Re: Questions on impedance matching


Kevin Wood G7BCS
 

Thank you @KevinW.

Two questions to satisfy my academic mind...

(1) at what distance does it start to matter?
It would depend on your application but the cable length would need to be
significant in comparison with the wavelength of the signal when
propagating through the cable. At the maximum audio frequency likely to be
of interest - say 20 KHz, the wavelength, given a little reduction for the
velocity factor of the transmission line, is still going to be at least
10km, so line lengths of hundreds of metres would certainly suffer no real
issues from reflections due to mismatch.

(2) When you say the idea is for the input impedance to be so high that it
has no effect on the circuit, my understanding from the math is that as
you raise the load impedance, you're essentially tweaking the circuit
voltage too. For example, when source and load impedances match, the
circuit voltage is exactly half of the source voltage. But as you raise
the load impedance past that maximum power transfer point, the circuit
voltage continues to approach the maximum output voltage of the source.
So, is the idea of a 1 mega-ohm load virtually guarantee maximum voltage
since, in most cases, it will probably take up 99% of the total circuit
impedance?
Yes, that's the idea. The measured voltage tends towards the "open
circuit" voltage of your source. By loading the circuit with only a high
impedance, you can observe its operation with an oscilloscope without
modifying its behaviour by doing so. Incidentally, if 1M ohm is not
enough, you can switch to a "10x" probe and hit 10 M ohms at the cost of a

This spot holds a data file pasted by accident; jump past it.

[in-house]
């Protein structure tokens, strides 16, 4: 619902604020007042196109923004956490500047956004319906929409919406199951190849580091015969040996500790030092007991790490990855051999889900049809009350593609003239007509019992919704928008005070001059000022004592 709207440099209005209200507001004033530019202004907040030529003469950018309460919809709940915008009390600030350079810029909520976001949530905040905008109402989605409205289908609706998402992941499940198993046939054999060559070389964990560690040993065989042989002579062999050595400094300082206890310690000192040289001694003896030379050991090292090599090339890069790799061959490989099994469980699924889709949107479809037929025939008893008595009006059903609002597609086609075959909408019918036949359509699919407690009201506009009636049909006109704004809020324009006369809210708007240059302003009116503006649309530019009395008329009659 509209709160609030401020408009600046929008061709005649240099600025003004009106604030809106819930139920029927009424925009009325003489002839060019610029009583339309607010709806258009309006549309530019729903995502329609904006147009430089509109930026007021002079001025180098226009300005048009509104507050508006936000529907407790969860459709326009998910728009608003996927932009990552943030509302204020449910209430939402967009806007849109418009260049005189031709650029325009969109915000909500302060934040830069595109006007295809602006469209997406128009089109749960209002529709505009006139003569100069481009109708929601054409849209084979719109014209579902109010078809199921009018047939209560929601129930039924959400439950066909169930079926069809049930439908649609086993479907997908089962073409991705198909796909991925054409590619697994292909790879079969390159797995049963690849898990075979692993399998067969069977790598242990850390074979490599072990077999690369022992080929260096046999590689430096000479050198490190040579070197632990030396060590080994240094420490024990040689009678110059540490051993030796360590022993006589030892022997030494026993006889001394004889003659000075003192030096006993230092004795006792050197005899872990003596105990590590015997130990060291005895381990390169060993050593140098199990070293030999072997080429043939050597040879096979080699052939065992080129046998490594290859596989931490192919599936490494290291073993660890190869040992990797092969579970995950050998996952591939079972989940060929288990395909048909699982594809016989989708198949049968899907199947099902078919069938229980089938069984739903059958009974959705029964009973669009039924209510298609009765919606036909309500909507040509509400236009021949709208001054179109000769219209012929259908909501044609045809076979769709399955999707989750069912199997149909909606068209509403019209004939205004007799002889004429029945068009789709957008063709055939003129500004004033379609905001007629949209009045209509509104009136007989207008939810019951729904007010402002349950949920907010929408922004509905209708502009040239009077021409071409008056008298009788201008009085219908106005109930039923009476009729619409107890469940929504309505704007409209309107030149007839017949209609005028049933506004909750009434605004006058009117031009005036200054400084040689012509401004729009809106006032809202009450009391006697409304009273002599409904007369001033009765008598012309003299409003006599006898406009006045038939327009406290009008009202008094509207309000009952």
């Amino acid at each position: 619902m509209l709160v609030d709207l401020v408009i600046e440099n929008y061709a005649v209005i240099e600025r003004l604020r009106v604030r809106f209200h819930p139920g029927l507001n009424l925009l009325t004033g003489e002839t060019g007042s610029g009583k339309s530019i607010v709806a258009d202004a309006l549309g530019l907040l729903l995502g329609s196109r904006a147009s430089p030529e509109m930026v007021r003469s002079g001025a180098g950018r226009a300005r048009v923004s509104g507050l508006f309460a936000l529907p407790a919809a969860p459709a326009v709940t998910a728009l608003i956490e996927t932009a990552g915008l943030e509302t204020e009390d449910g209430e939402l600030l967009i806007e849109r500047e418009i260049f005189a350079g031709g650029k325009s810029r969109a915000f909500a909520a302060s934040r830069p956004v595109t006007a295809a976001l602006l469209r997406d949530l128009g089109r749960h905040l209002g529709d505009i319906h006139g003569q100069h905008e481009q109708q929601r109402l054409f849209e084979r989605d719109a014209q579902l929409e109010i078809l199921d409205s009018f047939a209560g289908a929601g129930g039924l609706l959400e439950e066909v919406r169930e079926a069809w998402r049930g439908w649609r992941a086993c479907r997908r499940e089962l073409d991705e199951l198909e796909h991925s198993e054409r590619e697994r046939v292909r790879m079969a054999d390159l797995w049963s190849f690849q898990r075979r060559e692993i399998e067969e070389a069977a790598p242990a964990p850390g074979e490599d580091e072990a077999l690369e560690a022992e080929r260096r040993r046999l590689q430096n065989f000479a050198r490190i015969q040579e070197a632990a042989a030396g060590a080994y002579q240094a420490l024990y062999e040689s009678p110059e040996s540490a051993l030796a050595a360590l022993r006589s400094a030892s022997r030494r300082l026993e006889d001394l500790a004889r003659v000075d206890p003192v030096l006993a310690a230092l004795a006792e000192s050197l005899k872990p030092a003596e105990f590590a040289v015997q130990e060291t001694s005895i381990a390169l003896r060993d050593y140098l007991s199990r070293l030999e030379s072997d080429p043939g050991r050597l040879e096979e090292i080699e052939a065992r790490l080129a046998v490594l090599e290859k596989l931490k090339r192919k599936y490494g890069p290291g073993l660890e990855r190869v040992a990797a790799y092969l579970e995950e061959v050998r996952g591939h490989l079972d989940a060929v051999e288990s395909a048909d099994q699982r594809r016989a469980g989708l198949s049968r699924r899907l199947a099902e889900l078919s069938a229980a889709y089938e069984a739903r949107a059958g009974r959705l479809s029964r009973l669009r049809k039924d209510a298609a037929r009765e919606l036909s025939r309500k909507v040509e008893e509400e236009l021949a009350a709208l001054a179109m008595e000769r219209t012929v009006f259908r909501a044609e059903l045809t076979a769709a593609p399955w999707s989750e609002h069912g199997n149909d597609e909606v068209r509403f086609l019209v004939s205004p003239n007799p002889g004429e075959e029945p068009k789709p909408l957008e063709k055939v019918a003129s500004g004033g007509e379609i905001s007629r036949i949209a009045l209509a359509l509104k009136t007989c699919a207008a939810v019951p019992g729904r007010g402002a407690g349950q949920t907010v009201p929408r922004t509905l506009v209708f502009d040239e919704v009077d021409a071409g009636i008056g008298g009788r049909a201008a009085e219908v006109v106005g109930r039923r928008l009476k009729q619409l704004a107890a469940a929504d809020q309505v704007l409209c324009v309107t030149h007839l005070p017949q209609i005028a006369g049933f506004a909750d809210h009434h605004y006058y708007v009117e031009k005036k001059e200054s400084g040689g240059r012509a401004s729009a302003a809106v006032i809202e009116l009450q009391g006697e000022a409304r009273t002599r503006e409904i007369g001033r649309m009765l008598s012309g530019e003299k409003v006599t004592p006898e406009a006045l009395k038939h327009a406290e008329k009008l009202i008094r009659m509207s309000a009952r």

tenfold reduction in sensitivity.

As has also been pointed out, however, usually, when a generator specifies
its output impedance as 600 ohms (or 50 ohms, some are switchable) the
calibrated output voltage assumes it has been terminated with that
impedance. For this reason, your high impedance oscilloscope will probably
measure a level 6db higher unless you add a termination.

(3 -- extra credit): The input on my scope says 1 mega-ohm and 20 pF.
What's the reactance effect of the 20 pF and the net effect on load
impedance?
The 20pF indicates that there is a capacitive reactance component in
parallel with the scope's input impedance, so as you go higher in
frequency, the capacitive reactance tends to lower the input impedance. To
that you must also add the capacitance in any connecting cable and probe.
The reactance at 20pF hits about 400k ohms at 20 KHz, so it's starting to
become significant there...

When using 'scopes well into the megahertz it becomes the dominant
component of the input impedance.


Best Regards

Kevin

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